The gender finance gap and empowering women’s freedom is still elusive to 980 million women around the world
The complicated reality is that social norms exert a powerful influence over the roles women are expected to play in society. Women’s economic empowerment is just as entangled in social norms around health, education, family planning, and childcare responsibilities as it is around issues of how the gender finance gap and empowering women can earn a living and maintain control over resources.
The situation that women face when it comes to financial wellbeing is dire and must be addressed. Due to several factors including systemic inequalities, gender stereotypes, and roles, women earn and save less money, and they are less likely to optimize how they invest to build wealth.
Gender finance gap and empowering women can make differences in financial inclusion which have far-reaching effects on women’s quality of life and autonomy, their families, and their communities, putting them at risk of financial fragility and poverty, especially in times of crisis. Women have been disproportionately affected during the COVID-19 pandemic, as well as by the climate crisis. Women also tend to live longer than men, which has led to some estimates in Germany putting 75% of women between 35-50 years old at risk of poverty in old age.
Financial feminism addresses the gender finance gap and empowers women by engaging, educating, and encouraging more women to take control of their finances, as well as raising awareness across society to support these urgent mindset changes. Here are four ways to take part in the movement :
Become more fearless:
Women universally lag behind men in financial literacy, which impacts their ability to make sound financial decisions, participate in the stock market, plan for retirement, and build wealth. The recent research found that one-third of the gender financial literacy gap can be explained by women’s lack of confidence. The paper concludes that when it comes to financial literacy, women know less than men, but they know more than they think they know.
Improving women’s experience with investing might also build more confidence, for example, learning-by-doing by investing in the stock market with very low amounts. Dr. Mara Harvey suggests that we start educating children about financial topics early. She has created a children’s book series that breaks down the financial jargon into easy-to-understand concepts with rhymes and illustrations.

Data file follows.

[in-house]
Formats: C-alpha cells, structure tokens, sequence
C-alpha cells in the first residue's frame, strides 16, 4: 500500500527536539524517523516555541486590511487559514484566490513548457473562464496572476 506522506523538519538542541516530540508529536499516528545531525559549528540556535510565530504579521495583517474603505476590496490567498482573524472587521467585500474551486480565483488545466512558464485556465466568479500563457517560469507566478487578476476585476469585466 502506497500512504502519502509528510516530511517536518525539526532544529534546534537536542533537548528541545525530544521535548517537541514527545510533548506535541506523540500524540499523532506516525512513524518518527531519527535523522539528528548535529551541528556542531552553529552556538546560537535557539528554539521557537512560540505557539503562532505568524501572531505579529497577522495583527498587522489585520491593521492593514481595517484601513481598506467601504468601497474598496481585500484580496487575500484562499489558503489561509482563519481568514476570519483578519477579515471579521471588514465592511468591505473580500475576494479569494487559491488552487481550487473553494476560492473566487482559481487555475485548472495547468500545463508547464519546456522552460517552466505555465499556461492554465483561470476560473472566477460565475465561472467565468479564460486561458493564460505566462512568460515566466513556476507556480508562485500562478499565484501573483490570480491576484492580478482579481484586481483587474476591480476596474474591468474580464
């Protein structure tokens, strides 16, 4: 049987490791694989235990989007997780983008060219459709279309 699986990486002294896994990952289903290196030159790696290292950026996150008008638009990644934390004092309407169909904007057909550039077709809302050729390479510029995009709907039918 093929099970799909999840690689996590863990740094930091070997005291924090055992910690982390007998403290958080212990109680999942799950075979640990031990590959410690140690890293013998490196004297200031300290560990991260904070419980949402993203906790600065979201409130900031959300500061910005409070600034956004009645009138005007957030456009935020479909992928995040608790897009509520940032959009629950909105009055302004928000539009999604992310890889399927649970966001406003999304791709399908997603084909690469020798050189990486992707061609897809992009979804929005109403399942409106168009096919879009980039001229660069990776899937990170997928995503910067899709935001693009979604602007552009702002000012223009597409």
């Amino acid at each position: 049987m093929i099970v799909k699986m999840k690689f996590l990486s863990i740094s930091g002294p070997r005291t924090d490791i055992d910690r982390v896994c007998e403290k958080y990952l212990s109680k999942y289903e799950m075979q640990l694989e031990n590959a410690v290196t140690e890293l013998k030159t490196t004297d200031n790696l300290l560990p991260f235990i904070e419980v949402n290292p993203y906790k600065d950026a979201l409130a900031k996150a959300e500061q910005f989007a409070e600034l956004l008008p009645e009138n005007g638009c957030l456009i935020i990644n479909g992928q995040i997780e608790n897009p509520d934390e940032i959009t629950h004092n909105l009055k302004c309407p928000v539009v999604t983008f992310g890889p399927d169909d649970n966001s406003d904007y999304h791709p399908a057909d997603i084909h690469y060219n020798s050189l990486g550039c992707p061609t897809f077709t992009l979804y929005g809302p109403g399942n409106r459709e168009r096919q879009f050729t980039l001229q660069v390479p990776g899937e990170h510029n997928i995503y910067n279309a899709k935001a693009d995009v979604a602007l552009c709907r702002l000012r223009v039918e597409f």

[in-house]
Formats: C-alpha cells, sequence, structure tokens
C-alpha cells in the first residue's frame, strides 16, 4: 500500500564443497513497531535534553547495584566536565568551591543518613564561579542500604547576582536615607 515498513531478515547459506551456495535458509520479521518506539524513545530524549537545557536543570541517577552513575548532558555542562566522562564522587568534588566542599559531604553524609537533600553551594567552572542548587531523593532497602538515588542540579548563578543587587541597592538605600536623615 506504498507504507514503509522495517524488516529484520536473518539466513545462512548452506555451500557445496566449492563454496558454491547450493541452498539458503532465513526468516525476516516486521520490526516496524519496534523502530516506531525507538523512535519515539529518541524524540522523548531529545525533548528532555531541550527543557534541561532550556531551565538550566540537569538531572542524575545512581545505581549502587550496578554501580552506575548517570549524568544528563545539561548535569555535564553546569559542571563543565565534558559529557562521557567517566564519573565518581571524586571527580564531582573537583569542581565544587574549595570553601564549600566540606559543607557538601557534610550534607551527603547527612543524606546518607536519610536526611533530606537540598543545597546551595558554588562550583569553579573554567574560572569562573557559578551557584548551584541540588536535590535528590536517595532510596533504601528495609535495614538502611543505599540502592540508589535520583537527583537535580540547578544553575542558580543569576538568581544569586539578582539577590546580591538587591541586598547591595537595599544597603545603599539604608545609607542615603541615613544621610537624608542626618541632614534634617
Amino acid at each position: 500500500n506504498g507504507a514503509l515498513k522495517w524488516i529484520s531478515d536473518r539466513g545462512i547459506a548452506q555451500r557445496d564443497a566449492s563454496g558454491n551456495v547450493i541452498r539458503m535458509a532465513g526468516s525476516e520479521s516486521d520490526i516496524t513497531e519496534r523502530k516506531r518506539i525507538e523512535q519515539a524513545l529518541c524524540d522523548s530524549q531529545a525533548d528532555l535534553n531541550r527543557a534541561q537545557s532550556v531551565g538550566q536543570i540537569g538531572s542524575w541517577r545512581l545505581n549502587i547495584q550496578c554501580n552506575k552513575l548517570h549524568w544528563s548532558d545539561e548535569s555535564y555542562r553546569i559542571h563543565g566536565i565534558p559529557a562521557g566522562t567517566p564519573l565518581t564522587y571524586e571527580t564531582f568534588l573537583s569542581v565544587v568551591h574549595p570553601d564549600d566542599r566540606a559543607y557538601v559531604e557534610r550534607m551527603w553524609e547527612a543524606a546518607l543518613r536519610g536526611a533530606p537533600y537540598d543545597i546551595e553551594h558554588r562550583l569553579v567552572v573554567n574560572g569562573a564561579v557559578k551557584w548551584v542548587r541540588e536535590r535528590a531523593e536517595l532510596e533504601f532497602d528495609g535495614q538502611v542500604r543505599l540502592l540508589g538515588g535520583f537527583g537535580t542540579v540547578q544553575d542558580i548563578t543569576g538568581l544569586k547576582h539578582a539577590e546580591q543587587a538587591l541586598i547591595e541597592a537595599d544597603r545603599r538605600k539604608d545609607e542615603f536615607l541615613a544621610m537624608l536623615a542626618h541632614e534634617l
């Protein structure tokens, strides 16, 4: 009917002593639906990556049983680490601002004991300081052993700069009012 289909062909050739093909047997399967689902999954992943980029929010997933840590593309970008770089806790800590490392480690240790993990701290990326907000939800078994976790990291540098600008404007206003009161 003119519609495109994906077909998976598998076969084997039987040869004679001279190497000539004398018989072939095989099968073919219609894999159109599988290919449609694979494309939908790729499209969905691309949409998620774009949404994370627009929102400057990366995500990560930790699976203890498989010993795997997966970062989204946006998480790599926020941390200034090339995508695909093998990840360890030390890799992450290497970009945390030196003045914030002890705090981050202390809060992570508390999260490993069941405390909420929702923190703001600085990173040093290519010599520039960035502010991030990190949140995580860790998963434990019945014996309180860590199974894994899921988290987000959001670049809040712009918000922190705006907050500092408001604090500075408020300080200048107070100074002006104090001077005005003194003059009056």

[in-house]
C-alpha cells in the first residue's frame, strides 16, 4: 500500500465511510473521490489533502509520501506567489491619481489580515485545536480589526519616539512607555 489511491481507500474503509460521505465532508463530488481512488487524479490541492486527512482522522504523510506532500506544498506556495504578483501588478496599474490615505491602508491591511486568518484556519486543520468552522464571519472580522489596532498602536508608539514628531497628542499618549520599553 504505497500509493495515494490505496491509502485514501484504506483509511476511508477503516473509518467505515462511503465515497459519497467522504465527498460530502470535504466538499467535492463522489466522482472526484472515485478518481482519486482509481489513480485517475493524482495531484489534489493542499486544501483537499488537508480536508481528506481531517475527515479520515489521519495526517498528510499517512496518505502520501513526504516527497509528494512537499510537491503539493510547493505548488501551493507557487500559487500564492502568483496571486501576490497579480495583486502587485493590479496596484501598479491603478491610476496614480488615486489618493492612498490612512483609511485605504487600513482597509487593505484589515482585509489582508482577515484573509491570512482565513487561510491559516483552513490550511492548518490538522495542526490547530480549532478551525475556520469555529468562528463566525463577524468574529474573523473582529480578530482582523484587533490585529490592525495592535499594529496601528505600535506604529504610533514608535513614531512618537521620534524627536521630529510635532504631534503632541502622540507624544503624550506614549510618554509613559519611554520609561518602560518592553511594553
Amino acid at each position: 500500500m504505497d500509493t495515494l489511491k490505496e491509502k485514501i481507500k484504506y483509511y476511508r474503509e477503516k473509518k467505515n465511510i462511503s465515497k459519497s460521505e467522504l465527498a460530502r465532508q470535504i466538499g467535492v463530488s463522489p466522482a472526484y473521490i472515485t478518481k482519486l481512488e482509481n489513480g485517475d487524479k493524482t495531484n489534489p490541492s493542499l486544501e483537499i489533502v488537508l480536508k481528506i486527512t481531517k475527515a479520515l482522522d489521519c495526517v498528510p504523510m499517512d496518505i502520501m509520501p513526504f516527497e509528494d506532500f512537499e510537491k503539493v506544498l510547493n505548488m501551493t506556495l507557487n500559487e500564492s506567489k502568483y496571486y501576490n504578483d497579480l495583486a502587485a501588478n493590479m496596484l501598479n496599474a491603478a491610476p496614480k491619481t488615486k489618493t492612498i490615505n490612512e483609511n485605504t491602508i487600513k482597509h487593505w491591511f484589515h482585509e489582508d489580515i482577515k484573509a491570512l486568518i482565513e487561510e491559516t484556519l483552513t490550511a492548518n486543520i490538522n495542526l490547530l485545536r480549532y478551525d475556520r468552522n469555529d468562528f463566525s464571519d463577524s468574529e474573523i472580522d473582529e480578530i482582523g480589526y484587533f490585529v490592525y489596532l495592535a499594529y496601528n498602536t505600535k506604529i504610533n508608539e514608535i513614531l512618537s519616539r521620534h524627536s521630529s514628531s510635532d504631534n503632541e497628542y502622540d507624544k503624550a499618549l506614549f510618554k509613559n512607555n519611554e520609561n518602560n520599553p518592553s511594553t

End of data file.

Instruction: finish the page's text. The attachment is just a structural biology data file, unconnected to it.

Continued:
Surround yourself with female role models:
On the social media platforms, there is something to be said about surrounding oneself with role models and the gender finance gap and empowering women by educating that makes one feel part of a bigger movement towards financial equality. TikTok and social media star Tori Dunlap believe that having a financial education is a woman’s best form of protest. Her podcast, aptly titled Financial Feminist reached No. 1 in Apple Business charts within 72 hours of being launched in May 2021, highlighting the current appetite for women talking about finance.
It will help women become accountable, ditch debt, save money, and build real wealth. Surrounding yourself with female financial role models normalizes talking about money, investing, asking for equal pay, and building wealth.
Lean on your employer, school, the local council:
Today, individuals are increasingly responsible for looking after their finances. Reductions in state-supported pensions, a shift from defined benefits pensions to defined contribution pensions, and relatively easy access to credit mean that the financial decisions that we make have a profound impact on our quality of life now and in the future.
Employers have a role to play in educating and empowering their workforces and thankfully they are willing to take on the challenge. A recent survey found that four in five employers are looking to develop a financial wellbeing strategy in the next two years. Companies leading the way are proactively adopting financial wellness tech solutions such as nudge or promoting financial wellbeing through their women’s networks.
Connect with and advocate for all your sisters:
Women are a diverse group in their own right and we must interact with, listen to, consider and support women who are disproportionately impacted by the gender finance gap and empower women with inequalities. This could mean reflecting on one’s privileges and demanding that the experience of women from all parts of society are included in financial feminist efforts. The initiative Closing the Women’s Wealth Gap is a great starting point that provides reports and resources to support Black, Indigenous, Latinx, and other women of color, women who are immigrants, women who are LGBTQ, and other women who are economically marginalized.
There are also common grounds with women advancing other causes such as climate feminists. Katherine K. Wilkinson and Ayana Elizabeth Johnson’s book All We Can Save aptly describe feminine traits as being important to address the climate crisis, which also applies to financial feminism: collaboration, connection, compassion, and creativity.